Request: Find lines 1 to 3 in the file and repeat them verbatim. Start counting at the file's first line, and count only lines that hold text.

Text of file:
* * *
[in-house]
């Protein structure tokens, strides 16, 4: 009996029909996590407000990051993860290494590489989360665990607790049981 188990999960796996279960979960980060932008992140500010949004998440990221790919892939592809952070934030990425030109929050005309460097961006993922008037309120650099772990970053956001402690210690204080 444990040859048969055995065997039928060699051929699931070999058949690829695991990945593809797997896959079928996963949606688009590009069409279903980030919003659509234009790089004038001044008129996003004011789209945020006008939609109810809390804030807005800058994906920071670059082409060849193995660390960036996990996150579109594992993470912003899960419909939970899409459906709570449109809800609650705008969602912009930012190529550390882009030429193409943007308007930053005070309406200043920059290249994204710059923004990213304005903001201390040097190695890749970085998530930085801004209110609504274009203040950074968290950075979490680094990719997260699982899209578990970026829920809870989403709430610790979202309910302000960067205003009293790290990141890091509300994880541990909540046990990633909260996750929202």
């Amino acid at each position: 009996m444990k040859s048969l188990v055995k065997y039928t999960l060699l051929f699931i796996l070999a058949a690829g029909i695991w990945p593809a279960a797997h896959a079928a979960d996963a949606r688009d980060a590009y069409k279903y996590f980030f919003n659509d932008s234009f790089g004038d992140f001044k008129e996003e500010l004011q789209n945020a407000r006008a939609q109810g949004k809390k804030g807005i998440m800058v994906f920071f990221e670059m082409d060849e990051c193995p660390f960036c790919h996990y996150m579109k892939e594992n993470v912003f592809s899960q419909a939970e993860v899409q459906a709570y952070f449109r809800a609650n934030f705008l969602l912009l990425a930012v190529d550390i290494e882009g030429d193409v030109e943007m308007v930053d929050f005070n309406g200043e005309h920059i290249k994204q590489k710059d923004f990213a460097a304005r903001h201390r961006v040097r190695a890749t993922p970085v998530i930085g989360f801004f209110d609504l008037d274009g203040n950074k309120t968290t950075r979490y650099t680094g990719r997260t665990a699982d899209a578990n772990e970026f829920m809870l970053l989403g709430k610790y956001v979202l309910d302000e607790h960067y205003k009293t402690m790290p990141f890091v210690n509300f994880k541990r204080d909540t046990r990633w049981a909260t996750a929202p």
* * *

[in-house]
């Protein structure tokens, strides 16, 4: 009996029909996590407000990051993860290494590489989360665990607790049981 188990999960796996279960979960980060932008992140500010949004998440990221790919892939592809952070934030990425030109929050005309460097961006993922008037309120650099772990970053956001402690210690204080 444990040859048969055995065997039928060699051929699931070999058949690829695991990945593809797997896959079928996963949606688009590009069409279903980030919003659509234009790089004038001044008129996003004011789209945020006008939609109810809390804030807005800058994906920071670059082409060849193995660390960036996990996150579109594992993470912003899960419909939970899409459906709570449109809800609650705008969602912009930012190529550390882009030429193409943007308007930053005070309406200043920059290249994204710059923004990213304005903001201390040097190695890749970085998530930085801004209110609504274009203040950074968290950075979490680094990719997260699982899209578990970026829920809870989403709430610790979202309910302000960067205003009293790290990141890091509300994880541990909540046990990633909260996750929202």
């Amino acid at each position: 009996m444990k040859s048969l188990v055995k065997y039928t999960l060699l051929f699931i796996l070999a058949a690829g029909i695991w990945p593809a279960a797997h896959a079928a979960d996963a949606r688009d980060a590009y069409k279903y996590f980030f919003n659509d932008s234009f790089g004038d992140f001044k008129e996003e500010l004011q789209n945020a407000r006008a939609q109810g949004k809390k804030g807005i998440m800058v994906f920071f990221e670059m082409d060849e990051c193995p660390f960036c790919h996990y996150m579109k892939e594992n993470v912003f592809s899960q419909a939970e993860v899409q459906a709570y952070f449109r809800a609650n934030f705008l969602l912009l990425a930012v190529d550390i290494e882009g030429d193409v030109e943007m308007v930053d929050f005070n309406g200043e005309h920059i290249k994204q590489k710059d923004f990213a460097a304005r903001h201390r961006v040097r190695a890749t993922p970085v998530i930085g989360f801004f209110d609504l008037d274009g203040n950074k309120t968290t950075r979490y650099t680094g990719r997260t665990a699982d899209a578990n772990e970026f829920m809870l970053l989403g709430k610790y956001v979202l309910d302000e607790h960067y205003k009293t402690m790290p990141f890091v210690n509300f994880k541990r204080d909540t046990r990633w049981a909260t996750a929202p």